FGI has been tracking on the issue of the closings of Environmental Protection Agency libraries around the country for some time now. I reported on the many meetings that EPA officials had with librarians of the Government Documents Roundtable (GODORT) at last month’s ALA conference in Seattle. Much of the talk revolved around esoteria like digitization, preservation and public service numbers — terms that **yawn** don’t necessarily resonate with the general public. I think the elephant in the living room that was missing from the ALA meetings was a discussion about the obvious political aspects of the Bush administration’s overt attack on federal environmental protection laws and regulation.
Now here’s an article that explains the political attack on EPA libraries in a way that will resonate with the public. Christopher Moraff’s article in In These Times (2/1/07) is filled with budget slashing, EPA doublespeak and the shift in the political winds that may save the rest of the EPA libraries from the fate of EPAâ€™s Region 5 facility in Chicago. Please read and distribute.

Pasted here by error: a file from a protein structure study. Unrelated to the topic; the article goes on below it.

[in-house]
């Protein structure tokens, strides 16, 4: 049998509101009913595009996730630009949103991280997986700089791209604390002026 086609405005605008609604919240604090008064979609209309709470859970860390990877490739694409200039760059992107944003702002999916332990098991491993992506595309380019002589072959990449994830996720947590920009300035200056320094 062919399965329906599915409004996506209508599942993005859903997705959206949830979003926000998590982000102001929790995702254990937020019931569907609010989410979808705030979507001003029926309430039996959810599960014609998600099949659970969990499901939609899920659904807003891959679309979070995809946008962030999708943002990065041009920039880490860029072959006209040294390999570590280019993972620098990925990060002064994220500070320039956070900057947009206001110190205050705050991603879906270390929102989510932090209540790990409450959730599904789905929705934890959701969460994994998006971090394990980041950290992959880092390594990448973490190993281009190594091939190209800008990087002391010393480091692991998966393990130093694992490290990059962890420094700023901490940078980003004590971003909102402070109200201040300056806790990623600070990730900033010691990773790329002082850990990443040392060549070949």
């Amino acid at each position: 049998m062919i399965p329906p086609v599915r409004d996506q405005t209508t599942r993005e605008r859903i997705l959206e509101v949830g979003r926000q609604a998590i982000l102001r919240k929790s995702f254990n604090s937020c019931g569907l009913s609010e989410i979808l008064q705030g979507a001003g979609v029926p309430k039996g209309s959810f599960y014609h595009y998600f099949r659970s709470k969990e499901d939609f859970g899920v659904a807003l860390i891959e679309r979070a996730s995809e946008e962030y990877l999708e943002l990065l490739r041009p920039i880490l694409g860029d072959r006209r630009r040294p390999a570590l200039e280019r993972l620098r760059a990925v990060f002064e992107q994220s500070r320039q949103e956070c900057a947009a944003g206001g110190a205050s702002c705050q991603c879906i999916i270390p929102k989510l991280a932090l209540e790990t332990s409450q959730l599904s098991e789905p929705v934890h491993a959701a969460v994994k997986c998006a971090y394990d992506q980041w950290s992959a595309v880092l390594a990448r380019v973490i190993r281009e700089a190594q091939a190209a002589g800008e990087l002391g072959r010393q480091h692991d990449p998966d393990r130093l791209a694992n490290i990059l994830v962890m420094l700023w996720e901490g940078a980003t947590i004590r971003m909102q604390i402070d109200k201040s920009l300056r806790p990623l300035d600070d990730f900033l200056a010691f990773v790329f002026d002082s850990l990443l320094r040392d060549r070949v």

In February 2006, when President Bush unveiled his budget proposal for FY 2007, the EPA Library Network learned that its annual disbursement would be slashed 80 percent from 2006 funding levelsâ€”from $2.5 million to just $500,000. A month later, administrators at the EPAâ€™s Region 5 facility in Chicago circulated an e-mail announcing it would be the first to close. By October, two other regional libraries were gone. Together, the three facilities had served the entire middle United States.
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